d. Use the language of mathematics to express mathematical ideas precisely.

M5P4. Students will make connections among mathematical ideas and to other disciplines.

a. Recognize and use connections among mathematical ideas.

b. Understand how mathematical ideas interconnect and build on one another to produce a coherent whole.

c. Recognize and apply mathematics in contexts outside of mathematics.

M5P5. Students will represent mathematics in multiple ways.

a. Create and use representations to organize, record, and communicate mathematical ideas.

b. Select, apply, and translate among mathematical representations to solve problems.

c. Use representations to model and interpret physical, social, and mathematical phenomena.

M5M1. Students will extend their understanding of area of geometric plane figures.

a. Estimate the area of geometric plane figures.

b. Derive the formula for the area of a parallelogram.

c. Derive the formula for the area of a triangle.

d. Find the areas of triangles and parallelograms using formulae.

e. Estimate the area of a circle through partitioning and tiling.

f. Find the area of a polygon (regular and irregular) by dividing it into squares, rectangles, and/or triangles and find the sum of the areas of those shapes.

g. Derive the formula for the area of a circle.

h. Find the area of a circle using the formula and pi ¡Ö 3.14.

M5G1. Students will understand congruence of geometric figures and the correspondence of their vertices, sides, and angles.

Reading & English Language Arts:

ELA5R2 The student consistently reads at least twenty-five books or book equivalents (approximately 1,000,000 words) each year. The materials should include traditional and contemporary literature (both fiction and non-fiction) as well as magazines, newspapers, textbooks, and electronic material. Such reading should represent a diverse collection of material from at least three different literary forms and from at least five different writers.

ELA5R1 The student demonstrates comprehension and shows evidence of a warranted and responsible explanation of a variety of literary and informational texts.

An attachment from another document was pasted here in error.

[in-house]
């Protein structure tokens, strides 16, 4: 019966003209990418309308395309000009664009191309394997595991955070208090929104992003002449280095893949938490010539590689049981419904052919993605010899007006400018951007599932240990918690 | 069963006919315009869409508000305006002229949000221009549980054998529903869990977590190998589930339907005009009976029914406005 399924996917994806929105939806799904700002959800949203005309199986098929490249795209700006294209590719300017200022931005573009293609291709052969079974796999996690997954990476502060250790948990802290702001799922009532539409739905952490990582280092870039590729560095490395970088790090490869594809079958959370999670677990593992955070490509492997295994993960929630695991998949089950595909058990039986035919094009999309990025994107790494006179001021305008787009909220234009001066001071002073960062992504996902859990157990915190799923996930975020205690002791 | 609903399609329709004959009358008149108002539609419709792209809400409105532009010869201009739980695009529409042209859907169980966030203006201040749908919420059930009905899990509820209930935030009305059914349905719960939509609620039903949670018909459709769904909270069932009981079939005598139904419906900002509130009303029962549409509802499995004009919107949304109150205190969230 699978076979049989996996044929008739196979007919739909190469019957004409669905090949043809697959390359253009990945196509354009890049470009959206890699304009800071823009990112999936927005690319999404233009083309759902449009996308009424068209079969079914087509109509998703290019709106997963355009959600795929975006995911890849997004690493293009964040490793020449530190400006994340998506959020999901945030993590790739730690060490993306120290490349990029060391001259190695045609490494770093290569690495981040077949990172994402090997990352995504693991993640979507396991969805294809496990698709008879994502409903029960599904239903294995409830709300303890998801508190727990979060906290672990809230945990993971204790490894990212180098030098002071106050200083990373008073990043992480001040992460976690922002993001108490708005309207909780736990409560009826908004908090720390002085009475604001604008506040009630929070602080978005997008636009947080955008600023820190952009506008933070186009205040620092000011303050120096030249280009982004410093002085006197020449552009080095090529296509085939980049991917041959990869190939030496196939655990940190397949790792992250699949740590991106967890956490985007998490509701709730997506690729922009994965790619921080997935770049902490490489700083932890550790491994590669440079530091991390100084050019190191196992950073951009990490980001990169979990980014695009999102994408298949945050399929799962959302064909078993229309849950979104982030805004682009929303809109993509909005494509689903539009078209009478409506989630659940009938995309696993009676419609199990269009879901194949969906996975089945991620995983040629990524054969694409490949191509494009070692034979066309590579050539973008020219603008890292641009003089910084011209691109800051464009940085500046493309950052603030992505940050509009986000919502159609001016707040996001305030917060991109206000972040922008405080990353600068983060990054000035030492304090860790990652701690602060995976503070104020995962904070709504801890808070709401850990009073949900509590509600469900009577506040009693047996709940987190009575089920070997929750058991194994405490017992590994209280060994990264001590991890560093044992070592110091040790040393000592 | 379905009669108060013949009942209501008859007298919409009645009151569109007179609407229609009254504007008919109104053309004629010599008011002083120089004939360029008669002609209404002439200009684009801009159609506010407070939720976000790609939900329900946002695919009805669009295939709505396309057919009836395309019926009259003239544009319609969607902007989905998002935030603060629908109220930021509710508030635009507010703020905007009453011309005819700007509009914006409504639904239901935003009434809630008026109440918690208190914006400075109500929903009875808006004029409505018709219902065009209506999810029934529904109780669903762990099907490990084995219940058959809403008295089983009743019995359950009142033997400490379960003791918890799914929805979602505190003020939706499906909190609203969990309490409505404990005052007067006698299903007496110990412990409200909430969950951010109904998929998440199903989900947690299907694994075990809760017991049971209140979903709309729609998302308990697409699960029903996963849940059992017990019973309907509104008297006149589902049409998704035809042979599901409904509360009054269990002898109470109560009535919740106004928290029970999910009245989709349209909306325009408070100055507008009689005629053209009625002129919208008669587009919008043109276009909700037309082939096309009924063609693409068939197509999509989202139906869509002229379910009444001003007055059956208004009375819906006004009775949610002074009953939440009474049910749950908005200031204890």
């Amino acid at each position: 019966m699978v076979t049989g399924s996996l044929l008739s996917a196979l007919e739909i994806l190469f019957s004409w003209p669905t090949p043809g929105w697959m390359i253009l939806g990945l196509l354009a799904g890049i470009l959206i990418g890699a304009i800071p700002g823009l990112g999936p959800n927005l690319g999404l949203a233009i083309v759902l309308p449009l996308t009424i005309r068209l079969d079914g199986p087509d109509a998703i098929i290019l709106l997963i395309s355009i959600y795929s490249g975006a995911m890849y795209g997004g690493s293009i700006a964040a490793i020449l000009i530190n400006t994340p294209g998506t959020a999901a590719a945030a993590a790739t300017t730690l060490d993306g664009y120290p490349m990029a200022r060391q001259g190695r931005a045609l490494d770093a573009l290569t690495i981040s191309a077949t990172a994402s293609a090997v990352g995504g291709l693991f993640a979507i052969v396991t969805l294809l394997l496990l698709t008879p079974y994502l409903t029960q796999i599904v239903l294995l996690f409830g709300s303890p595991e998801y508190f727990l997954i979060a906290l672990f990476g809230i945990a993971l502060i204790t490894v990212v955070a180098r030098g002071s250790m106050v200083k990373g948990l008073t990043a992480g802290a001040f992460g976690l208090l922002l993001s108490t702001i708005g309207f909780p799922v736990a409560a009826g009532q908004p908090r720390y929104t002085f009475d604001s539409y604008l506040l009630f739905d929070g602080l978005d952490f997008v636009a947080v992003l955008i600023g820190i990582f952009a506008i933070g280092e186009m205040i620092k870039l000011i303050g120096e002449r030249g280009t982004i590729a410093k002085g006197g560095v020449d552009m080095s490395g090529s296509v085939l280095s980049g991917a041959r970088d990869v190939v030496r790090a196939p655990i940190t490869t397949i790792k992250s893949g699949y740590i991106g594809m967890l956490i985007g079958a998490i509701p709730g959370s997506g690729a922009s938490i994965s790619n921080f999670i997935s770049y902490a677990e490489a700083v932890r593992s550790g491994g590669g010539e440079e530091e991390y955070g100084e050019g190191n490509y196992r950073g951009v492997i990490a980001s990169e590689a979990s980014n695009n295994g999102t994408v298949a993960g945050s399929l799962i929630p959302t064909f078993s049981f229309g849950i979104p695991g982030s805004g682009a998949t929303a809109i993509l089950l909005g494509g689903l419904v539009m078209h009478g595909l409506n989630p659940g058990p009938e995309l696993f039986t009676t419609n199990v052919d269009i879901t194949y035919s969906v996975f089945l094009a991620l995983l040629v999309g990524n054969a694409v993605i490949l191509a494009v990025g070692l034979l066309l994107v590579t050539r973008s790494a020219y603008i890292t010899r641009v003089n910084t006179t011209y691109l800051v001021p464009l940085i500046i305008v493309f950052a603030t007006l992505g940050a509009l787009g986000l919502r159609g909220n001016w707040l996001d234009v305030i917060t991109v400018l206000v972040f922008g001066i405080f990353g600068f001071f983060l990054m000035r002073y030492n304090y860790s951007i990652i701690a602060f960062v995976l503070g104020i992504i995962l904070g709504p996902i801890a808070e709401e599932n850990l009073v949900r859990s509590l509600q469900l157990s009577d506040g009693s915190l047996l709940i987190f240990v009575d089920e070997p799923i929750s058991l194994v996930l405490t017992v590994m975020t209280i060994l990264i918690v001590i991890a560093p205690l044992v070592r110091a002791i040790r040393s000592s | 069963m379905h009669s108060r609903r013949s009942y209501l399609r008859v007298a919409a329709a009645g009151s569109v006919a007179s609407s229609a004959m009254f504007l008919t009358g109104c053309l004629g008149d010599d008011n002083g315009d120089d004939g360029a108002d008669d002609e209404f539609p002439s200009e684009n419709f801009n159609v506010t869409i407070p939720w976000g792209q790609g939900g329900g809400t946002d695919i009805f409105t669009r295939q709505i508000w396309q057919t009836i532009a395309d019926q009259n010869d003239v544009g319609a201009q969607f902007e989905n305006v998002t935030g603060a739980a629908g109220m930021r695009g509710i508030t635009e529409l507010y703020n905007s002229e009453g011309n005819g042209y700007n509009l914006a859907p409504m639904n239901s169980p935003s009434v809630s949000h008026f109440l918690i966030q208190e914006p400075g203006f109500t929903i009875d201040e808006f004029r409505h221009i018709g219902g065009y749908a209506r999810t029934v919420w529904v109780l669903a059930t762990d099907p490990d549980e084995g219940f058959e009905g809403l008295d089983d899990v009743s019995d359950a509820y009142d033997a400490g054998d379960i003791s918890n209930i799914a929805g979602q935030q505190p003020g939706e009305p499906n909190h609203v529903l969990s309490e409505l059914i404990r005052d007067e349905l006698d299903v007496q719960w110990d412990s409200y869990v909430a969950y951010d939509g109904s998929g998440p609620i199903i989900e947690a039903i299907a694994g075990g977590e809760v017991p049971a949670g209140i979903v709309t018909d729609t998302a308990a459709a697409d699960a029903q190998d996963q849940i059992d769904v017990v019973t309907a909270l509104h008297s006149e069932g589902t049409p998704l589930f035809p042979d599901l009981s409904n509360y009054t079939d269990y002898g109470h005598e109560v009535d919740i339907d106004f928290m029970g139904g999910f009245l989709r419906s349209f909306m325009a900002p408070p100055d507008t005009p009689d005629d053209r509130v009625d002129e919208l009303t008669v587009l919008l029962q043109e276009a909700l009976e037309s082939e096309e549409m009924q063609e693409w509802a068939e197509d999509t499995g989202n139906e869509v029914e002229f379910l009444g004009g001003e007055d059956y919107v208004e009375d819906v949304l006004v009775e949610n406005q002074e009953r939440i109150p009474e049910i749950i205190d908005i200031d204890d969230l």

a.  Identifies and analyzes the elements of setting, characterization, and conflict in plot.
g.  Applies knowledge of the concept that theme refers to the message about life and the world
that the author wants us to understand whether implied or stated.
i.   Makes judgments and inferences about setting, characters, and events and supports them with
elaborating and convincing evidence from the text.

ELA5R3 The student understands and acquires new vocabulary and uses it

correctly in reading and writing.

Writing

ELA5W1 The student produces writing that establishes an appropriate organizational structure, sets a context and engages the reader, maintains a coherent focus throughout, and signals a satisfying closure.

ELA5W2 The student demonstrates competence in a variety of genres.

ELA5W3 The student uses research and technology to support writing.

ELA5W4 The student consistently uses a writing process to develop, revise,

and evaluate writing.

Conventions

ELA5C1 The student demonstrates understanding and control of the rules of the

English language, realizing that usage involves the appropriate application of conventions and grammar in both written and spoken formats.

Listening/Speaking/Viewing

ELA5LSV1 The student participates in student-to-teacher, student-to-student,

and group verbal interactions.

ELA5LSV2 The student listens to and views various forms of text and media in

order to gather and share information, persuade others, and express and understand ideas.

Co-Requisite - Characteristics of Science

S5CS1. Students will be aware of the importance of curiosity, honesty, openness, and skepticism in science and will exhibit these traits in their own efforts to understand how the world works.

S5CS2. Students will have the computation and estimation skills necessary for analyzing data and following scientific explanations.

S5CS3. Students will use tools and instruments for observing, measuring, and manipulating objects in scientific activities.

S5CS4. Students will use ideas of system, model, change, and scale in exploring scientific and technological matters.

S5CS5. Students will communicate scientific ideas and activities clearly.

S5CS6. Students will question scientific claims and arguments effectively.

S5CS7. Students will be familiar with the character of scientific knowledge and how it is achieved.

S5CS8. Students will understand important features of the process of scientific inquiry.